Furlough was first established by the Government back in 2020 as many businesses were forced to close their doors due to COVID-19. The measure allowed individuals to keep their jobs while still being paid a proportion of their salary. The Coronavirus Job Retention Scheme (CJRS) as it is more formally known, is intended to be a temporary measure, but has been extended a number of times due to the ongoing impacts of the pandemic.
It is hoped such a policy would automatically protect those who lose their jobs if there were to be any future downturns.
This would also mean unemployed individuals would not have to wait for the Government to redesign support measure in every downturn.
Mike Brewer, Chief Economist at the Resolution Foundation, commented on the issue.
He said: “After a decade of cuts and reinvention via Universal Credit, the UK’s welfare system has been upended again by the COVID-19 pandemic.
“But the safety net that millions of new welfare recipients have relied upon, from furloughed workers to first-time UC claimants, has been very different.
“It has been far more generous than the system the UK had in place pre-Covid.
“The big challenge now is whether the UK’s post-pandemic welfare system should retain welcome new elements such as earnings insurance, and address key problems such as the low level of the basic safety net and sick pay.
“Simply returning to the old system is not good enough after what the country has gone through.”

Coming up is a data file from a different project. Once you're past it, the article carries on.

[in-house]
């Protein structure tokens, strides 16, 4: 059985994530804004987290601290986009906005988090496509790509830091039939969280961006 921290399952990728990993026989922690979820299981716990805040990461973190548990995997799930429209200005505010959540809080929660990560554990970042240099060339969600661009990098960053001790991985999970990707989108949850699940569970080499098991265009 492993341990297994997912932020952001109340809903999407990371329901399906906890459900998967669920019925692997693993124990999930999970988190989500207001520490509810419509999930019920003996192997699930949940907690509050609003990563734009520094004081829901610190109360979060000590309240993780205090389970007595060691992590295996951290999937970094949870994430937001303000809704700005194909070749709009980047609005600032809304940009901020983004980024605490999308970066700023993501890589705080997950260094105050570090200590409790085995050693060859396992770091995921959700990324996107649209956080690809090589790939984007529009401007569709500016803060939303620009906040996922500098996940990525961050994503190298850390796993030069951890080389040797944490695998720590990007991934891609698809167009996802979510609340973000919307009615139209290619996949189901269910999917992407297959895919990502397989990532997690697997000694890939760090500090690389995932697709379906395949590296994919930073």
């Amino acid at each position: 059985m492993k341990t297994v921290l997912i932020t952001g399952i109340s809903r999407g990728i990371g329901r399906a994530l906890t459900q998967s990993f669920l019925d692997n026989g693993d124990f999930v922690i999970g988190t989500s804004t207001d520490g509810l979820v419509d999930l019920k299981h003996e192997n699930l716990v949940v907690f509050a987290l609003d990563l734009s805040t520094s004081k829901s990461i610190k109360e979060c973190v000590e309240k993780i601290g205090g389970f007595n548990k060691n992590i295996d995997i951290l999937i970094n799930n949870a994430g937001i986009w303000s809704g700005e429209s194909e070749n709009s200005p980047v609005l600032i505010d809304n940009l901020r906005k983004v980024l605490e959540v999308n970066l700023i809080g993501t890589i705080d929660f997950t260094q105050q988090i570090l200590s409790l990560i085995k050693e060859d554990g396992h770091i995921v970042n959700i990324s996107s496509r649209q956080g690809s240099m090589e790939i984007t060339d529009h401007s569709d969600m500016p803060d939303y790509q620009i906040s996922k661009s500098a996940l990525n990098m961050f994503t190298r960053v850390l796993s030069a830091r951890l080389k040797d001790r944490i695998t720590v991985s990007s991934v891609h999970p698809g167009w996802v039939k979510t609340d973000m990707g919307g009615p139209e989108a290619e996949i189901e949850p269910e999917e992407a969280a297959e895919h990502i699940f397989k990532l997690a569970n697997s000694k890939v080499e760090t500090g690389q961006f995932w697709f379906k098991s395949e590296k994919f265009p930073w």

Other suggestions made by the Resolution Foundation include providing further support for under 25s on Universal Credit, and increasing the child element of the benefit by £5 per week.
However, the biggest crisis welfare change has been furlough and SEISS, and the Government has been urged to recognise this going forward.
Recently, furlough alongside SEISS, was provided with an additional extension, in a move which the Government stated would protect people beyond the end of nationwide restrictions.
The Chancellor Rishi Sunak commented on the extension to furlough within his most recent Budget speech, closely watched by the UK.
He said: “The furlough scheme will be extended until the end of September. For employees, there will be no change to the terms and they will continue to receive 80 percent of their salary for hours not worked until the scheme ends.
“As businesses reopen we’ll ask them to contribute alongside the taxpayer to the cost of paying their employees. Nothing will change until July, when we will ask for a small contribution of just 10 percent, and 20 percent in August and September.
“The Government is proud of the furlough, one of the most generous schemes in the world, effectively protecting millions of people’s jobs and incomes.”